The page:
It’s been twenty years since we met those typing cows, and Farmer Brown is tired. (Well. Aren’t we all?) It’s time to unplug and go to sleep. The cows, sheep, and chickens are all ready for bed. Why can’t Duck sleep?
Madeline Finn is a young girl with a big white dog named Star. Is he a lab? Is he a Great Pyrenees? Does it matter? No. He is adorable, and so is she. Madeline is training Star to be a therapy dog. They practice meeting people, sitting still, and meeting other dogs. Then it’s time for Star’s first of three tests at the retirement home. He passes with flying colors.
I’ll Believe You WhenAuthor: Susan SchubertIllustrator: Raquel BonitaLantana Publishing/Lerner BooksAges: 7 to 8 I love idioms. They are probably the most playful part of any
Our hero is a sweet little bear, who one day chances to come across a red balloon. (Why are they always red? If you don’t have “99 Luftballons” in your head, you are not as old as I am.) The bear is enchanted by the simple pleasures of playing with a balloon, and proceeds to show his new playmate his home.
Little e is a cute little letter who knows he is a hero; after all, he comes from a long line of distinguished Es.
Now if only he can prove it. He has his cape at home and dreams of being a hero, but at school no one pays him any attention. Probably because he doesn’t have much to say.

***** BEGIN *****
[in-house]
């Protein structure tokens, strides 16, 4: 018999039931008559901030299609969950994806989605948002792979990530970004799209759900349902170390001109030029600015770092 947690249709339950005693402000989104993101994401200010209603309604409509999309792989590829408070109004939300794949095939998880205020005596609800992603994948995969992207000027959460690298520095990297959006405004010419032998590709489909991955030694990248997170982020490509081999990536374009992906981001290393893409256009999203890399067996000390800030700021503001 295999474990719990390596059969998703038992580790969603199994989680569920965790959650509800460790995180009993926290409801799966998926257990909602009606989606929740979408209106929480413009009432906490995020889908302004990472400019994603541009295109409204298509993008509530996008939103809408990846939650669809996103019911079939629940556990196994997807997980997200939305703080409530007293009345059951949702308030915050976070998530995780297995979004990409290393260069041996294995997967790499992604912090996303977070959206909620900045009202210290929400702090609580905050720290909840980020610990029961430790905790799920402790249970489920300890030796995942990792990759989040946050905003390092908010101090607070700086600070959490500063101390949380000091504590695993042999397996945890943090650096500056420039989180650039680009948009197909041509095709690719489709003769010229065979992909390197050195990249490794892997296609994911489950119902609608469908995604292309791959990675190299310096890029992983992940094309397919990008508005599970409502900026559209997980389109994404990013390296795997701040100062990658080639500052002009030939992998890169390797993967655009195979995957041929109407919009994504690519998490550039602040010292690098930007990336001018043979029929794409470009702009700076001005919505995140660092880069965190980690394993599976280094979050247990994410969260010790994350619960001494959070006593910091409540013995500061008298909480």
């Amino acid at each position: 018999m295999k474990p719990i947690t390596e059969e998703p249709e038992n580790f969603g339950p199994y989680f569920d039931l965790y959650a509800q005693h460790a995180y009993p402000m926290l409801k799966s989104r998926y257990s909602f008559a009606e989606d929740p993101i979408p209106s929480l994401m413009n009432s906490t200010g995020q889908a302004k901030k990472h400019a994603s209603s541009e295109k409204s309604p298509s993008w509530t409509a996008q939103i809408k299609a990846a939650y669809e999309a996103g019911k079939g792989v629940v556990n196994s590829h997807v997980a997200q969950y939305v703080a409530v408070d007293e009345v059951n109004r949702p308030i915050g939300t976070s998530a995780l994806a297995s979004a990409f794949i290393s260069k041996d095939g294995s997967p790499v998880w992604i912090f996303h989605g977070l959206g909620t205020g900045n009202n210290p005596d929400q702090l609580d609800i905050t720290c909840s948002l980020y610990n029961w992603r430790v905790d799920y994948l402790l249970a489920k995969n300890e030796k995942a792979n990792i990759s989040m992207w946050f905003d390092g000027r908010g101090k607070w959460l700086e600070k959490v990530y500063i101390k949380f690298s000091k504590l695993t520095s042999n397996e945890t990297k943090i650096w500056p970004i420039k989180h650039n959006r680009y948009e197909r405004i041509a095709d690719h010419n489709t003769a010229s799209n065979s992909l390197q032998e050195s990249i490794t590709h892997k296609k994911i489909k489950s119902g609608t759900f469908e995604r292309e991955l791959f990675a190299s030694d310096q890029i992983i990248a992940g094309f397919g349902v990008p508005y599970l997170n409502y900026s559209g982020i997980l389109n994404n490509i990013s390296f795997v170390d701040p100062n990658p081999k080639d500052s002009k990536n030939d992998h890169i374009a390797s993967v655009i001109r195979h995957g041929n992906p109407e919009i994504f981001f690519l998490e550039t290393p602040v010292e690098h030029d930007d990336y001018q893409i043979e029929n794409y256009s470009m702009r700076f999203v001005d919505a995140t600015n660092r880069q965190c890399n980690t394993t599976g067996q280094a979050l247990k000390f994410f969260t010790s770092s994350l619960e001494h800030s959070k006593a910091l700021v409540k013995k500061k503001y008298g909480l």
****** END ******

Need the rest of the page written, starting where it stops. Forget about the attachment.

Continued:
Violet Shrink, by Christine Baldacchino, and illustrated by Carmen Mok, is really a parents’ how-to manual masquerading as a children’s picture book, but not to worry, kids will appreciate it too.
Mónica and Hannah have a new teacher, Miss Shelby, and they have more in common with her than they think. Mónica is from Bolivia, and misses her grandmother, and the hummingbirds they fed together in the backyard. Hanna is from Israel, and misses the way the wind whooshes through the desert, and the tortoise that lived in the sand dunes outside her house. Together, Mónica and Hannah form the Homesick Club
William was a remarkable man born to parents who had escaped slavery. His parents made a gut wrenching decision to leave behind two boys in order to escape, a fact that haunted their freedom. William was the youngest of 17 children, two lost in the south. He grew up hearing the stories of his parents’ life in slavery and it propelled him to work towards the goal of abolition.
This book is a fantastic leap into the mind of a young child burdened with her older sibling’s doom-and-gloom predictions for the future. Upset, they go to grandma who assuages their fears and shows them that beyond all the predictions of bad things lies the possibilities of good things.